What you need to know about ‘Juice Jacking’ to stay protected

What you need to know about “Juice Jacking” to stay protected

  • Juice Jacking is a real security threat and an official US warning has gone out warning people to avoid public charging stations
  • Criminals can access your data or install malware via a public charging station
  • Stay safe by either using a power outlet or stop data transfer by adding a DataBLOCK between the charging station and your device

Unless you have managed to avoid any news or media outlets in the last while you have no doubt heard the term “juice jacking”. So let’s start with the basics – what is it? Wikipedia offers the following definition:

“Juice jacking is a type of cyber attack involving a charging port that doubles as a data connection, typically over USB. This often involves either installing malware or surreptitiously copying sensitive data from a smart phone, tablet, or other computer device.”

Why is this something you need to know about? Think about the last time you visited a hospital, café or airport lounge. You may have noticed public charging stations. These charging stations have saved me many times when I have been about to run out of battery and need to keep my laptop or phone alive. Powerpoints are just never there when you need them. Unfortunately, these saviours of modern life are now the target for criminals. The attack uses a charging port or infected cable to exfiltrate data from the connected device or upload malware onto it. The term was first used by Brian Krebs in 2011 after a proof of concept was conducted at DEF CON by Wall of Sheep. When users plugged their phones into a free charging station, a message appeared on the kiosk screen saying:

“You should not trust public kiosks with your smart phone. Information can be retrieved or downloaded without your consent. Luckily for you, this station has taken the ethical route and your data is safe. Enjoy the free charge!”

Like scammers who steal debit card numbers by putting illegal card-reading devices, or skimmers, on A.T.M.s, hackers can easily rip out USB ports and replace them with their own malicious hardware, said Vyas Sekar, a professor at CyLab, a security and privacy research institute at Carnegie Mellon University.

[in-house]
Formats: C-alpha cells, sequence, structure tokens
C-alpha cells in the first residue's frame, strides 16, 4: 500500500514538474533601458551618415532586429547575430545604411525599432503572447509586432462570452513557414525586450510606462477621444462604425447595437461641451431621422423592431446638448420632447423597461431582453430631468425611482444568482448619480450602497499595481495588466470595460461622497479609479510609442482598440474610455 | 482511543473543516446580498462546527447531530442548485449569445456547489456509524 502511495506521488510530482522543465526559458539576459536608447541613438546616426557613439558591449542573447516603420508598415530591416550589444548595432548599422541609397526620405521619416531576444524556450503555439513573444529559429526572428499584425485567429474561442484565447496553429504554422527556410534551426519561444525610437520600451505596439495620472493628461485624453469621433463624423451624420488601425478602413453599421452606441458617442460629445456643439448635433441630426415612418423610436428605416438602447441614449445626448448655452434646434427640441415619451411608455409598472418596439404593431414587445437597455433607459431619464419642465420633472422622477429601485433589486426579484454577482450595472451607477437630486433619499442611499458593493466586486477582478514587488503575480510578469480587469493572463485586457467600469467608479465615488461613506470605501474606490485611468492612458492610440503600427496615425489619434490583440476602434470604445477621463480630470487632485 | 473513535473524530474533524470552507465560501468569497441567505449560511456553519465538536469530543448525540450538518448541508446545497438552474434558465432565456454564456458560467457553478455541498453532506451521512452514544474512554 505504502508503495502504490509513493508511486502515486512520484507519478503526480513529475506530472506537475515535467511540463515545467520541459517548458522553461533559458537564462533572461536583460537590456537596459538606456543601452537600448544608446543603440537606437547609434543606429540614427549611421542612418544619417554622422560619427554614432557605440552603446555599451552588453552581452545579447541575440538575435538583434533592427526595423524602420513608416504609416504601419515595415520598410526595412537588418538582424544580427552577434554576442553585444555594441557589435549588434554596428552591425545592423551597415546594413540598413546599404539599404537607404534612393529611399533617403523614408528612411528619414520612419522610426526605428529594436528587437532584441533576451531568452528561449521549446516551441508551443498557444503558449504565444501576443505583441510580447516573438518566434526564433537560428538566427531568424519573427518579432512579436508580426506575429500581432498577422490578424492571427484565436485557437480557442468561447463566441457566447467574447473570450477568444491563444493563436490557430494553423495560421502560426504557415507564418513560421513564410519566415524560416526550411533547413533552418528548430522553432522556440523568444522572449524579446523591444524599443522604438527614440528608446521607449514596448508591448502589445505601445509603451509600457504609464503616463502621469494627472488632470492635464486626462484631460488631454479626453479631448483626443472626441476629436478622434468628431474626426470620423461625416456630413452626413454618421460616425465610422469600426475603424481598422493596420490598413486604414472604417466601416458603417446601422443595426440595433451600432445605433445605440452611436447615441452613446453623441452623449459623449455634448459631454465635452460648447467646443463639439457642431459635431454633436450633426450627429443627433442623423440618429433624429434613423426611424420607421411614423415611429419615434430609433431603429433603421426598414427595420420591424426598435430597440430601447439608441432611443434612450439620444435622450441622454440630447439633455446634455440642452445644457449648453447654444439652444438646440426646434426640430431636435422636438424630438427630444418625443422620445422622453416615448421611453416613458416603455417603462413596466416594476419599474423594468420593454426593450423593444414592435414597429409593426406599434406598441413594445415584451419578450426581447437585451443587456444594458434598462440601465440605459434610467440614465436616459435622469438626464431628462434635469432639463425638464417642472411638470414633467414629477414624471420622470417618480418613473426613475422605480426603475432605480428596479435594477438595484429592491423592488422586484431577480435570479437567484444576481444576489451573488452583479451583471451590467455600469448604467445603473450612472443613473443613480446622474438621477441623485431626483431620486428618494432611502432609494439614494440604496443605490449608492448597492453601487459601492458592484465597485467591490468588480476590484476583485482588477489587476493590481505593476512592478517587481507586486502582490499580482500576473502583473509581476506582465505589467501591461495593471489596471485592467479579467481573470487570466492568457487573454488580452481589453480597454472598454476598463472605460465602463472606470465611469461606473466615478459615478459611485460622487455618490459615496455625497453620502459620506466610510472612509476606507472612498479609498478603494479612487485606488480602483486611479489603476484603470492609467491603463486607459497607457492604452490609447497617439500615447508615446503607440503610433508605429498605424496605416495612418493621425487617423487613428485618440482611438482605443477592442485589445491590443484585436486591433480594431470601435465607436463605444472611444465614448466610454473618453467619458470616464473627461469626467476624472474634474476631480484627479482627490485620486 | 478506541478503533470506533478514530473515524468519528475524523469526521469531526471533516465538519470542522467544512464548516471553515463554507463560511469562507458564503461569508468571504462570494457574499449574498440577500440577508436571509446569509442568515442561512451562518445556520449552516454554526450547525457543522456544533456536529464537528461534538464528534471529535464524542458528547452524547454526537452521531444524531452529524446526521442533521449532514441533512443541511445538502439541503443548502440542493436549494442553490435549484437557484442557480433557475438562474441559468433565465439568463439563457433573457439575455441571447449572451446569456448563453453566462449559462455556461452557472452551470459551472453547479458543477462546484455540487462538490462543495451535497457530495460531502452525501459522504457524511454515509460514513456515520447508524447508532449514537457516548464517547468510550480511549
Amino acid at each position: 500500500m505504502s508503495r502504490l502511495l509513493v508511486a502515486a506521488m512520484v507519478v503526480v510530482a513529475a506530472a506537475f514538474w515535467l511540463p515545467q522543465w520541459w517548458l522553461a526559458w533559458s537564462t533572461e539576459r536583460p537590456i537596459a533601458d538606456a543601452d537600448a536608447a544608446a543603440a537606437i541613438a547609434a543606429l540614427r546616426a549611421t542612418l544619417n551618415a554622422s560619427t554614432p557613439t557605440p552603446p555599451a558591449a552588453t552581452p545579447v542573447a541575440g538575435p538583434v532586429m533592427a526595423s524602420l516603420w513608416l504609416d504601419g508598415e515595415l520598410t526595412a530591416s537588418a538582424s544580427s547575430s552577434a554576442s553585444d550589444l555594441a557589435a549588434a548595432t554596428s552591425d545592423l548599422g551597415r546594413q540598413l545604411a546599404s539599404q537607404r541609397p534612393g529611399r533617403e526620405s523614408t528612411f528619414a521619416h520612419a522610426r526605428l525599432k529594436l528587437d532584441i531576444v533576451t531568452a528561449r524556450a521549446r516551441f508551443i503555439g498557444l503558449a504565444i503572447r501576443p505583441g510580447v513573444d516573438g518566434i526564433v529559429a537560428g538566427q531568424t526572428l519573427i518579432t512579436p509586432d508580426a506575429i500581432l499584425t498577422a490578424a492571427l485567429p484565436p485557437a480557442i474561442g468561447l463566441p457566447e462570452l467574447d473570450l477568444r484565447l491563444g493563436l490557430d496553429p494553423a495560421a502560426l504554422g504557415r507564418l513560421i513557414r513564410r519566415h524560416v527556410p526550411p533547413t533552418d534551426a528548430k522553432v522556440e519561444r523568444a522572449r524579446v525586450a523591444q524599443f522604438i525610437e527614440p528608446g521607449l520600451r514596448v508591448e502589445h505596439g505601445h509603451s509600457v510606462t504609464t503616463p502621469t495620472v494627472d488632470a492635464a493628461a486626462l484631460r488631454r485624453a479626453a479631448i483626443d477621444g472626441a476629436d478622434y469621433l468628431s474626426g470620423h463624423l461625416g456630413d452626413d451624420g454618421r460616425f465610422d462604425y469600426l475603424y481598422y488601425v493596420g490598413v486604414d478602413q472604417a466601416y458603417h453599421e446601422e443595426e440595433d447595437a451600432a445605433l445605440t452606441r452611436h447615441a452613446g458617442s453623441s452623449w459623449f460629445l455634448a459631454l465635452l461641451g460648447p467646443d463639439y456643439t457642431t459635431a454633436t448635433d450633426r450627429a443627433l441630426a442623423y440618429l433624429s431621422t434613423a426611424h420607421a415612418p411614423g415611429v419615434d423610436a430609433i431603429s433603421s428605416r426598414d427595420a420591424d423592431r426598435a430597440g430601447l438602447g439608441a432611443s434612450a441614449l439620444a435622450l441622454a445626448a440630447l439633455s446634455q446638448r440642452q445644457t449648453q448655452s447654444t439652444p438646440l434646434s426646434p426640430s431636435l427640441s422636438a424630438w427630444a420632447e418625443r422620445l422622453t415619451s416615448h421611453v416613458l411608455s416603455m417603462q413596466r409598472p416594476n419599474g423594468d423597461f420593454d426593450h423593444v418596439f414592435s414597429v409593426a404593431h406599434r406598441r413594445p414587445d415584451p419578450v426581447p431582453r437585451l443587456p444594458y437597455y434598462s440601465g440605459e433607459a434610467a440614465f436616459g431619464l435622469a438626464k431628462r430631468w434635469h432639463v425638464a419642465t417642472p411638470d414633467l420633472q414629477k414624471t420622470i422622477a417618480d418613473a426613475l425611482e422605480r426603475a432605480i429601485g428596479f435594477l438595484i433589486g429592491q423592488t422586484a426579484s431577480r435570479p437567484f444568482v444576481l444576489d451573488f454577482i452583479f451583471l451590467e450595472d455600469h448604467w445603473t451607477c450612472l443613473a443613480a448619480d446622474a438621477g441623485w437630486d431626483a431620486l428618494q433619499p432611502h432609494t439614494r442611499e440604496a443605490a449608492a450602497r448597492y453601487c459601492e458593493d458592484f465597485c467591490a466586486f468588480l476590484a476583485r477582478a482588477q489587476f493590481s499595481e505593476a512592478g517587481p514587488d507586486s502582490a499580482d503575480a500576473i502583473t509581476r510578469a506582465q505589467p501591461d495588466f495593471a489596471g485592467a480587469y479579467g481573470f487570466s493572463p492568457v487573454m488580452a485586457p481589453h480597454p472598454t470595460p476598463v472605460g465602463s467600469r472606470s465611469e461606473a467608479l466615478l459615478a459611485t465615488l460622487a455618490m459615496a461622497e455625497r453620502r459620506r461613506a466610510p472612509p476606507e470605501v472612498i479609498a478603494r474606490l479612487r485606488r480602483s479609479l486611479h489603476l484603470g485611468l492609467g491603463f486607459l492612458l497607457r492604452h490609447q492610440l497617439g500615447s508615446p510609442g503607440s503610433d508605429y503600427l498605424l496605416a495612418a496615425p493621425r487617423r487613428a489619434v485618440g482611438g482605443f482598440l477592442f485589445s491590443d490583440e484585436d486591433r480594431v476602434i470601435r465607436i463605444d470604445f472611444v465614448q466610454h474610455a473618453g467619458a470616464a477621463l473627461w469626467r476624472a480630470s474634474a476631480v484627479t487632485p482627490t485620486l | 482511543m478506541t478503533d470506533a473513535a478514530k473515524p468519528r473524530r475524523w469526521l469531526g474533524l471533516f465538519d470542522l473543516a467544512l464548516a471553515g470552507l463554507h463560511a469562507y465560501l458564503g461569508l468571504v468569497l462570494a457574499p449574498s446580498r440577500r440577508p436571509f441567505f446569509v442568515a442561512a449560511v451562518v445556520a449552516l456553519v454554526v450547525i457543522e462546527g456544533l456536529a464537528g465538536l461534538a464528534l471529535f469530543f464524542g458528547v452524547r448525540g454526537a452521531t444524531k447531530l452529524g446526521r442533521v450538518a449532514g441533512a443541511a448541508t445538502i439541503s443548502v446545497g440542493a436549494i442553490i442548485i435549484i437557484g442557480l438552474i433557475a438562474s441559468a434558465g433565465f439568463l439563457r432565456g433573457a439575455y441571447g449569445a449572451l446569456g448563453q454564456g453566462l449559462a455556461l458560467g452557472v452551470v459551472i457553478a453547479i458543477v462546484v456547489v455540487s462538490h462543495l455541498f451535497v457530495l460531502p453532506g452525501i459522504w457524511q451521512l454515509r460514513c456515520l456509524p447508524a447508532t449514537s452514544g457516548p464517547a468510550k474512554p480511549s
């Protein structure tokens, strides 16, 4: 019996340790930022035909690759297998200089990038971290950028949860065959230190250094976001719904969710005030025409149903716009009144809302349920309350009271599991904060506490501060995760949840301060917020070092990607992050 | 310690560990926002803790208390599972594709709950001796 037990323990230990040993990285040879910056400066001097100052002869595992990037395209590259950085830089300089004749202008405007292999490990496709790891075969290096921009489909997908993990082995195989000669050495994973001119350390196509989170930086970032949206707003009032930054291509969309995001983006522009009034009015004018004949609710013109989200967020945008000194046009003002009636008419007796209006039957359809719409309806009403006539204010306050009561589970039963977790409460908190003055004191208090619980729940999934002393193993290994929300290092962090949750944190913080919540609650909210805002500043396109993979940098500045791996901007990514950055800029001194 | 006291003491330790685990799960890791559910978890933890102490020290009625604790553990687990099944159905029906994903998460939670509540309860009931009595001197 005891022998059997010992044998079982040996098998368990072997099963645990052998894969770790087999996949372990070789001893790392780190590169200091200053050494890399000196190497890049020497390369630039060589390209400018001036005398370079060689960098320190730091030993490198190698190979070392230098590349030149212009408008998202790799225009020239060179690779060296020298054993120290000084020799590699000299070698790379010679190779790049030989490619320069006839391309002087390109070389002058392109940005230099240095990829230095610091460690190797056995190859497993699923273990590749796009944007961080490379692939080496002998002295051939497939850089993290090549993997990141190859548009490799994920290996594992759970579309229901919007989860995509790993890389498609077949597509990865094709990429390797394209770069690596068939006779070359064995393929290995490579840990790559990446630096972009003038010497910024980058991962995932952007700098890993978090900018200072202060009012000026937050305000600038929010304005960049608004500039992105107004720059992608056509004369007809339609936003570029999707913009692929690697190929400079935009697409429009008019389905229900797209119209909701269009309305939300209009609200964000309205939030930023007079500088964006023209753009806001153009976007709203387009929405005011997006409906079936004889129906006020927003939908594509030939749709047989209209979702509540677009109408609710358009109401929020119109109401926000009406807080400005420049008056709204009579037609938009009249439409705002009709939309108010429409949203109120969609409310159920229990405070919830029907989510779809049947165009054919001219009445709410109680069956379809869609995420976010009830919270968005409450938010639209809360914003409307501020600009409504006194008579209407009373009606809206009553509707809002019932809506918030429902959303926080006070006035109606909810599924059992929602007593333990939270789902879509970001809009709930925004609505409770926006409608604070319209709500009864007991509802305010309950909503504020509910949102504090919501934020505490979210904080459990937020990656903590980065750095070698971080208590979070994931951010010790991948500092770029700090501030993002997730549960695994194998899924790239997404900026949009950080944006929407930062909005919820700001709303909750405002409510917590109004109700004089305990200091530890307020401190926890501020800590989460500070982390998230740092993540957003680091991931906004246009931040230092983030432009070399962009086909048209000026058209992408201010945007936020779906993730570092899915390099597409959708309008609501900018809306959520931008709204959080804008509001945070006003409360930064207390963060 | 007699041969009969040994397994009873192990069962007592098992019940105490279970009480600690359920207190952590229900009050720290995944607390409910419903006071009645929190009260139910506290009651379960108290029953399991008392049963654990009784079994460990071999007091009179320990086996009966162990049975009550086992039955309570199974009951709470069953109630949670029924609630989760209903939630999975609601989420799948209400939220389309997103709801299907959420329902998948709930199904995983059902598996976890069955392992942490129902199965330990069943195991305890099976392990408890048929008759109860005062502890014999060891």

“It’s easy to modify the outlet if the attacker has physical access,” Professor Sekar said.

Even a 60-second power-up can be enough to compromise your phone’s data. This is because USB cables allow the transmission of both power and data streams simultaneously. Victims can be left vulnerable to identity theft, financial fraud, and significant stress.

“People want the convenience of charging their phones and tablets wherever they go,” Professor Sekar said, adding, “Obviously I would like it too, but there is a risk.”

Professor Sekar said consumers could also use attachable protective devices on USB cables known as “USB condoms.”

“What they do is a very simple trick,” he said. “They essentially disable the data pin on the USB charger.” This means that the device will charge, but the cable will be unable to send or receive data.

The security threat is so real the Los Angeles District Attorney’s Office issued an advisory to travelers in November 2019 warning them of the potential dangers of using public USB ports.

Malwarebytes Labs explains in more detail how this works:

As you may have noticed, when you charge your phone through the USB port of your computer or laptop, this also opens up the option to move files back and forth between the two systems. That’s because a USB port is not simply a power socket. A regular USB connector has five pins, where only one is needed to charge the receiving end. Two of the others are used by default for data transfers.

USB Connection table courtesy of Sunrom

Unless you have made changes in your settings, the data transfer mode is disabled by default, except on devices running older Android versions. The connection is only visible on the end that provides the power, which in the case of juice jacking is typically not the device owner. That means, anytime a user connects to a USB port for a charge, they could also be opening up a pathway to move data between devices—a capability threat actors could abuse to steal data or install malware.

There are two ways juice jacking could work:

  • Data theft: During the charge, data is stolen from the connected device.

  • Malware installation: As soon as the connection is established, malware is dropped on the connected device. The malware remains on the device until it is detected and removed by the user.

So how can you tell if you’ve been juice jacked?

Hacked mobile devices will often go undetected. But there are a few telltale signs that your device may have been hacked. These include:

  • apps taking a long time to load or frequently crashing
  • excessive heating
  • An unexpected drain on your battery could indicate a malicious app is now running in the background
  • the device running slow or restarting without notice
  • updates to device settings that you did not make
  • increased or abnormal data usage.
So what is the solution?

If you are keen on the convenience of a charging station and want to avoid being attacked the simplest way is to use a power point or use a USB Data Blocker such as DataBLOCK or DataBLOCK 3 in 1. Described by Professor Sekar as a “USB condom”, the technology in these products prevents accidental data exchange when your device is plugged into someone else’s computer or a public charging station. This is achieved by blocking the data pins on a USB cable and allowing only power to flow through. This minimises the opportunities to steal your data or install malware on your mobile device. They are inexpensive and small, so very easy to carry with you.